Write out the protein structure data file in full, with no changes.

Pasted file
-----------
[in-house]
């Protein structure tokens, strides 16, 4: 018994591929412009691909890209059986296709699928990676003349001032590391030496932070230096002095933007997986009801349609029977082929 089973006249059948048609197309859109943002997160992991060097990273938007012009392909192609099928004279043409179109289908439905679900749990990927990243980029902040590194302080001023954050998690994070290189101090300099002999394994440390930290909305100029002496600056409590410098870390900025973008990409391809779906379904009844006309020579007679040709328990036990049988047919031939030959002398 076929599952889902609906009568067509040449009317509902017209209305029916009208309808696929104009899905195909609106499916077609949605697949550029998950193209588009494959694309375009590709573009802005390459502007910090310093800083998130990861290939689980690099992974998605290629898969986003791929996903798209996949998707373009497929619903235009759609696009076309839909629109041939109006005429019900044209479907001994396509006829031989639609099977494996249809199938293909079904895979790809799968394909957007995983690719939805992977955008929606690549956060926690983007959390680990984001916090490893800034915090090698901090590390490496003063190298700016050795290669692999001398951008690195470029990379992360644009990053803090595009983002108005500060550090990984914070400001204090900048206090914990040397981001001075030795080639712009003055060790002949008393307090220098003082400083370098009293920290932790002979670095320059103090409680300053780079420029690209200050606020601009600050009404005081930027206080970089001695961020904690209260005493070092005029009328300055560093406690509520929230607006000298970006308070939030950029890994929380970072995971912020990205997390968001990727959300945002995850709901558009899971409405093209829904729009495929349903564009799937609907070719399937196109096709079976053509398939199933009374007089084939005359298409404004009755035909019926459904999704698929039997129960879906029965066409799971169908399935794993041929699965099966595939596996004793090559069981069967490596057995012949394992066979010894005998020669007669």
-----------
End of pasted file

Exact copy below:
[in-house]
């Protein structure tokens, strides 16, 4: 018994591929412009691909890209059986296709699928990676003349001032590391030496932070230096002095933007997986009801349609029977082929 089973006249059948048609197309859109943002997160992991060097990273938007012009392909192609099928004279043409179109289908439905679900749990990927990243980029902040590194302080001023954050998690994070290189101090300099002999394994440390930290909305100029002496600056409590410098870390900025973008990409391809779906379904009844006309020579007679040709328990036990049988047919031939030959002398 076929599952889902609906009568067509040449009317509902017209209305029916009208309808696929104009899905195909609106499916077609949605697949550029998950193209588009494959694309375009590709573009802005390459502007910090310093800083998130990861290939689980690099992974998605290629898969986003791929996903798209996949998707373009497929619903235009759609696009076309839909629109041939109006005429019900044209479907001994396509006829031989639609099977494996249809199938293909079904895979790809799968394909957007995983690719939805992977955008929606690549956060926690983007959390680990984001916090490893800034915090090698901090590390490496003063190298700016050795290669692999001398951008690195470029990379992360644009990053803090595009983002108005500060550090990984914070400001204090900048206090914990040397981001001075030795080639712009003055060790002949008393307090220098003082400083370098009293920290932790002979670095320059103090409680300053780079420029690209200050606020601009600050009404005081930027206080970089001695961020904690209260005493070092005029009328300055560093406690509520929230607006000298970006308070939030950029890994929380970072995971912020990205997390968001990727959300945002995850709901558009899971409405093209829904729009495929349903564009799937609907070719399937196109096709079976053509398939199933009374007089084939005359298409404004009755035909019926459904999704698929039997129960879906029965066409799971169908399935794993041929699965099966595939596996004793090559069981069967490596057995012949394992066979010894005998020669007669």